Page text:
In a contest that hinged on texture, tasters thought this "smooth, "creamy" sample was "swell" and gave it top honors, both plain and baked into cookies. Its rave reviews even compensated for a slightly "weak" nut flavor that didn't come through as well as that of other brands in the pungent satay sauce.

$2.39 for 16.3-oz. jar (15 cents per oz.)*

Jif Natural Peanut Butter Spread

The big favorite in satay sauce, this peanut butter's "dark, roasted flavor"—helped by the addition of molasses—stood out particularly well against the other heady ingredients, and it made cookies with "nice sweet-salty balance." Plus, as the top-rated palm oil-based sample, it was "creamy," "thick," and better emulsified than other "natural" contenders.

$2.29 for 18-oz. jar (13 cents per oz.)*

Reese's Peanut Butter

This is what peanut butter should be like, " declared one happy taster, noting specifically this product's "good," "thick" texture and "powerful peanut flavor." In satay sauce, however, some tasters felt that heavier body made for a "pasty" end result.

$2.59 for 18-oz. jar (14 cents per oz.)*

Skippy Natural Peanut Butter Spread

The only other palm oil-based peanut butter to make the "recommended" cut, this contender had a "looser" texture than its winning sibling but still won fans for being "super-smooth." Tasters thought it made an especially "well-balanced," "complex" peanut sauce.

$2.39 for 15-oz. jar (16 cents per oz.)*
Recommended with Reservations

Peanut Butter & Co. No-Stir Natural Smooth Operator

Though it says "no-stir" on the label, this "stiff" palm-oil enriched peanut butter was "weeping oil" and came across as "greasy" to some tasters. However, it turned out a respectable batch of cookies—"chewy in the center, crisp and short at the edge"—and made "perfectly good" satay sauce.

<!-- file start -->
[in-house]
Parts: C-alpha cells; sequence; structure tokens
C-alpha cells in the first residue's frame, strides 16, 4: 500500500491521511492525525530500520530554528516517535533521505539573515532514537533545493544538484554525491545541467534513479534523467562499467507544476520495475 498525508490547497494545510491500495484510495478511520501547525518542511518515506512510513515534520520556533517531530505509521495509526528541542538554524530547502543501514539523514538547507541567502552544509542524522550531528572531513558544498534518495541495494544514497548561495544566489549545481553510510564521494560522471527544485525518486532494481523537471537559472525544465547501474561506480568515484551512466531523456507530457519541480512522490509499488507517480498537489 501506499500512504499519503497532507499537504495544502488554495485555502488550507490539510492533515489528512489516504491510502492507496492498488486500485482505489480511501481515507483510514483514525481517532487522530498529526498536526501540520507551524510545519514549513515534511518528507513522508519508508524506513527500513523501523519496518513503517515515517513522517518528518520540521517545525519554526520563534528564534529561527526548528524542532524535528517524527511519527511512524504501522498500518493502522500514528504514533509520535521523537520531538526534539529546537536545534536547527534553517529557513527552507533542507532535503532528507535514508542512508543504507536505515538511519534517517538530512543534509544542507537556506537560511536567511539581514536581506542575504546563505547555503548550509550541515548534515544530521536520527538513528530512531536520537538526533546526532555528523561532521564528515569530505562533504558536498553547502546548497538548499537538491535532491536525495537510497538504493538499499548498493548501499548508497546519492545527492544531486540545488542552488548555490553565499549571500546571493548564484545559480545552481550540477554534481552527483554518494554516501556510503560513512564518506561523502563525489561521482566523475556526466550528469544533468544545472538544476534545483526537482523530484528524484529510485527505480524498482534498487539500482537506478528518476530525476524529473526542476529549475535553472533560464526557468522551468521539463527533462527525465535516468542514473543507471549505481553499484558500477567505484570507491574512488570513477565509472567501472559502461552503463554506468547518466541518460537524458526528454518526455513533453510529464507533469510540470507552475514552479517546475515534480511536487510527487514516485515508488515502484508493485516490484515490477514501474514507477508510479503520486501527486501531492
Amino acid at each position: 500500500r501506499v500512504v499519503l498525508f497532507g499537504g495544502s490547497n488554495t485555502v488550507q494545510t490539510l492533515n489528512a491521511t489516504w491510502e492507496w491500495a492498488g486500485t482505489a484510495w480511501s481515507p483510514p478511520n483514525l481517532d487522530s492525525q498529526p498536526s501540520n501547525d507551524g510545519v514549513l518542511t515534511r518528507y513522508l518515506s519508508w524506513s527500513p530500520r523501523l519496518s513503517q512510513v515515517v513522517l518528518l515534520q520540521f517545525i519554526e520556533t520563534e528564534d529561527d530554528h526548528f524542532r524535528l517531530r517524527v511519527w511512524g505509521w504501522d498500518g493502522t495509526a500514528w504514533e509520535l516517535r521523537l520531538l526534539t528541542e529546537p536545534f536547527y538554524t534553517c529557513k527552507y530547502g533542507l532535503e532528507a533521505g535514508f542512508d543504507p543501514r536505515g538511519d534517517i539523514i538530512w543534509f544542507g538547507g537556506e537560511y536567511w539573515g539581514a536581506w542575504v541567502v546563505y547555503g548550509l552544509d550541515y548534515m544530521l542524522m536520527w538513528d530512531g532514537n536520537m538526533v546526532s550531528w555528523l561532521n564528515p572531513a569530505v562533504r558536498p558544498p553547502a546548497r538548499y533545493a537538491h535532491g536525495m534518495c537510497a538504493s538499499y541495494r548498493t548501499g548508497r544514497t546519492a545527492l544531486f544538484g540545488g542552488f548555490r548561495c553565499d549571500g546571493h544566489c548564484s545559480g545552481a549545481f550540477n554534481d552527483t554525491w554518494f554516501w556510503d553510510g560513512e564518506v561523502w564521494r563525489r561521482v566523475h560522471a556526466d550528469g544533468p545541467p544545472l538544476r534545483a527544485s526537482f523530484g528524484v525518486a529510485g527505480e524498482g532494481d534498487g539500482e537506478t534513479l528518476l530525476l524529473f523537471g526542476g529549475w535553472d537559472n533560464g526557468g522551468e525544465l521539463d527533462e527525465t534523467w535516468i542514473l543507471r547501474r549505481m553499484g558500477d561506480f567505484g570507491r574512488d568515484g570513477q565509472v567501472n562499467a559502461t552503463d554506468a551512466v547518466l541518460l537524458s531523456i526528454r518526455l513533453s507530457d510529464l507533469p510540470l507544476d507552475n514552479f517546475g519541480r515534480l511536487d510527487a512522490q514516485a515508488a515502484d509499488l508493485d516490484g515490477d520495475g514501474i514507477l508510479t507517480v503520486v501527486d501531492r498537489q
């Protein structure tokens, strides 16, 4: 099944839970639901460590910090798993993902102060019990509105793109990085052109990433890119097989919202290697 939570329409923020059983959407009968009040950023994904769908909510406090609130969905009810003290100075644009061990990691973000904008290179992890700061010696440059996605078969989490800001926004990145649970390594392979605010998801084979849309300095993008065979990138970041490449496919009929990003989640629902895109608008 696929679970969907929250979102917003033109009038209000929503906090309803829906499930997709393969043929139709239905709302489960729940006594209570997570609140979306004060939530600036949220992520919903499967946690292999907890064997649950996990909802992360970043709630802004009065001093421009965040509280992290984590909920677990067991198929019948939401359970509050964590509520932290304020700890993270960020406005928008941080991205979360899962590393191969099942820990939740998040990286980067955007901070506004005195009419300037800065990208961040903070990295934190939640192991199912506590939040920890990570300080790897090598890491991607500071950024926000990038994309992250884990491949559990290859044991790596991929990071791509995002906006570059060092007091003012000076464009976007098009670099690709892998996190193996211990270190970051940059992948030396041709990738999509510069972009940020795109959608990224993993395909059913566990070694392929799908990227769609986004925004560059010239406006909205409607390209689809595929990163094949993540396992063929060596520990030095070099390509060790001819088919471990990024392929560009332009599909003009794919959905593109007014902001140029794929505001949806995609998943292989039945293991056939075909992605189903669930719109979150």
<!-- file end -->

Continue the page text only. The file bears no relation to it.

$4.49 for 18-oz. jar (25 cents per oz.)*

Maranatha Organic No Stir Peanut Butter

On the one hand, this organic peanut butter produced cookies that were "soft and sturdy" yet "moist," with "knockout peanut flavor." On the other hand, eating it straight from the jar was nearly impossible; its "loose," "liquid-y," and "dribbly" consistency had one taster wonder if it was "peanut soup."

$5.69 for 16-oz. jar (36 cents per oz.)*
Not Recommended

Smart Balance All Natural Rich Roast Peanut Butter

Besides being unpalatably "tacky" and "sludgy," this "natural" peanut butter suffered from an awful "fishy" flavor with a "weird acidic aftertaste" that tasters noted in all three applications. Our best guess as to the culprit? The inclusion of flax seed oil, an unsaturated fat that's highly susceptible to rancidity.

$3.59 for 16-oz. jar (22 cents per oz.)*

Smucker's Natural Peanut Butter

With its only additive a negligible amount of salt, the only truly natural peanut butter in the lineup elicited comments ranging from mild dissatisfaction ("needs enhancement with salt and sugar") to outright disgust ("slithery," "chalky," "inedible"). Cookies were "dry and crumbly" with a "hockey puck" texture, and the satay sauce was "stiff," "gritty," and "gloopy."

$2.69 for 16-oz. jar (17 cents per oz.)*